As the cold weather approaches, it brings with it risks that can lead to very serious health problems, such as heart attacks, strokes or pneumonia – especially if you have a long-term health condition or are aged 65 or over. From around the age of 55, it is suggested that we lose around 1% of our muscle mass every year, and it’s our muscle keeps us warm.
How does the cold effect the elderly?
- Reduced ability to control and regulate body temperature
- Those with conditions of chronic illness and multiple medications are more vulnerable to the cold
- Those with poor nutrition are more vulnerable to the cold
- The elderly are more likely to remain inactive at home
The winter can feel isolating at times, but rest assured there is support around us. Alongside friends, family and loved ones, you can also contact the following should you need additional support and advice:
Our top cold weather advice to help look after yourself this winter:
It’s crucial for older people to make sure they are up to date with their vaccinations during the winter due to how widespread germs and illnesses are throughout the colder months. The flu vaccine is available for free to those who are aged 65+. The NHS website also states, starting from mid-October 2022, those aged 50 years old or over can have a free NHS flu vaccine and these are able to be booked with your GP, pharmacy or in some cases, at the hospital.
Small physical movement every hour can help with strength and mobility, even if it is just light activity. Light, regular physical movement is beneficial; examples of light activity include getting up to make a drink or a snack, cleaning or dusting, vacuuming, making the bed or taking a short leisurely walk around the house. Chair-based movement is also recommended if mobility is limited, such as the exercises shown in this video provided by the NHS.
Eat Nutritious Food & Stay Hydrated
The elderly are more prone to dehydration as they tend to eat and drink less compared to others. In general, people feel less thirsty during the winter and tend to not drink as much fluid as they do compared to warmer months, and therefore consume less. Eating nutritious food, coupled with regular water and fluid intake can help older people stay warm. Good nutrition provides the body with energy. It may also help to prevent some conditions, such as osteoporosis, high blood pressure, heart disease, type 2 diabetes, and certain cancers.
Where possible, it is recommended to keep the heating on at approximately 18 degree celsius, at a continuous rate to ensure consistency of temperature. Other ways to keep the heat in include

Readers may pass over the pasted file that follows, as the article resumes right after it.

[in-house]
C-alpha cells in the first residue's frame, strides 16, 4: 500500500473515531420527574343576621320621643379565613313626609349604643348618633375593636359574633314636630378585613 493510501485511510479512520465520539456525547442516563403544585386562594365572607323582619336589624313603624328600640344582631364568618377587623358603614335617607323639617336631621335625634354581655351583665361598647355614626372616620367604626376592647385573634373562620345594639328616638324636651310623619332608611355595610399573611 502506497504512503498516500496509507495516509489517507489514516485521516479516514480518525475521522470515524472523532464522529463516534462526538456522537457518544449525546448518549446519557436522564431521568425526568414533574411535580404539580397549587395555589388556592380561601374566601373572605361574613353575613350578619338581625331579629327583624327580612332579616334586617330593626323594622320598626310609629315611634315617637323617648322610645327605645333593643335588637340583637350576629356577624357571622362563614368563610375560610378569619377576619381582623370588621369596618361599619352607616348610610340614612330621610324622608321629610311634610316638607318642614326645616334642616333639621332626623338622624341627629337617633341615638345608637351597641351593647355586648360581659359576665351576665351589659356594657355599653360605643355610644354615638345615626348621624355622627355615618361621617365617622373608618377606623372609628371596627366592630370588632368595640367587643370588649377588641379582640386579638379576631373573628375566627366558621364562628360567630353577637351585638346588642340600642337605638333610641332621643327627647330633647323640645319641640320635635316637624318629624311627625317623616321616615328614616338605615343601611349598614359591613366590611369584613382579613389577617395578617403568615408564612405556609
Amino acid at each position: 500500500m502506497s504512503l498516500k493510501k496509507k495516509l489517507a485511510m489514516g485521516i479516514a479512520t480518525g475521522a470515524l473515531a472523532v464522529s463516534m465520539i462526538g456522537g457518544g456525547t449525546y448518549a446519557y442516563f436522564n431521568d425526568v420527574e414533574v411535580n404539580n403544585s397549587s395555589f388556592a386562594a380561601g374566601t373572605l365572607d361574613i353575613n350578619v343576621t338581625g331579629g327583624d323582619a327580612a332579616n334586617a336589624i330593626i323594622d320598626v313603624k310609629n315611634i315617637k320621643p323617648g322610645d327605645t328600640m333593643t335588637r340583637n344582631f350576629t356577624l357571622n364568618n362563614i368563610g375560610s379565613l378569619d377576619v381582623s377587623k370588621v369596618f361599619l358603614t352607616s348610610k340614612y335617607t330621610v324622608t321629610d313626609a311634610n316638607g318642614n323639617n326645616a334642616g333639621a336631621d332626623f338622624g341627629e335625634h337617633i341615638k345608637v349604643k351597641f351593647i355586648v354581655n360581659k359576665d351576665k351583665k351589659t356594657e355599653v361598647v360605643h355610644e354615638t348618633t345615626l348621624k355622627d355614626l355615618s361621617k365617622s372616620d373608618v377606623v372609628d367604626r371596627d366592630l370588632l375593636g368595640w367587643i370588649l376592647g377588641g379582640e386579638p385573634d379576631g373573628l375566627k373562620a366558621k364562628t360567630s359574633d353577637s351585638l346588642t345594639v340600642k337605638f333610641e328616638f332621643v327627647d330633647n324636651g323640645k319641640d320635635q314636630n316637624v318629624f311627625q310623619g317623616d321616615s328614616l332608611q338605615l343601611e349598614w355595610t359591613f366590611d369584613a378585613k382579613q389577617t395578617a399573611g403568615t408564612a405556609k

1. Closing curtains to keep out any cold coming in through the windows
2. Blocking out draughts and installing thermostatic radiator valves
3. Wrapping up with a shawl or blanket around you/over your knees when sitting
4. Putting your feet up on a footstool when sitting as air is cooler at ground level
5. Adding ayers of clothing if you’re finding it difficult to stay warm in bed. Items such as thermal underwear, bed socks and even a hat will help
6. A hot water bottle can be used not only have ito have close to you but also to pre-heat a chair or bed ahead of using it.
Prevent Germ Spreading
As well as being up to date with vaccinations, there are some other easy measures we recommend taking to help reduce the spread of germs and illness, that can be very easily carried and spread. Thoroughly and regularly washing your hands with soap and water is one of the best and easiest ways to prevent germs spreading. We also recommend regularly using antibacterial hand gel.
Get a Vitamin D Boost
We all need vitamin D for healthy muscles, teeth and bones. Our bodies naturally create it from sunlight as well as from a small number of foods including fish, eggs, yoghurt and fortified cereals. However, in the winter months, people aged 65+ are at a higher risk of not getting enough vitamin D. Age UK state “it's recommended that over-65s take a supplement of vitamin D of 10 micrograms per day”. Talk to your local pharmacist about the recommended dose and how you can implement the vitamin in to your every day routine.
Be Aware of Chilblains
NHS Inform describes Chilblains as red, itchy swellings that occur as a reaction to cold temperature and are typically found on areas such as the toes, fingers, heels, ears and nose. Chilblains occur when the body is cold and warms up too hot, too quickly. If chilblains do not show signs of improvement after 2 weeks, then you should seek advice from a GP or pharmacist.
Dress Appropriately & Stay Safe When Outdoors
It is vital you stay warm when out and about during the winter months. When temperatures are low make sure to keep hands and face warm - as well as wearing gloves and a hat, you should also cover your mouth with a scarf, even when outside for short periods. Cold feet can also trigger a rise in blood pressure, so choose footwear with a warm lining, and/or wear thermal socks. When layering up, wearing several thin layers of clothing rather than one thick layer is more effective at keeping you warm as the layers trap warm air between them.
Support at Ridgeway Rise Care Home
Ridgeway Rise Care Home is here to support those who require help. Our wonderful team is on hand to provide expert advice and we welcome you to get in touch. Our warm and welcoming home provides access to an enriched quality of life where residents are able to live happy and healthy, free from the stresses of day-to-day life.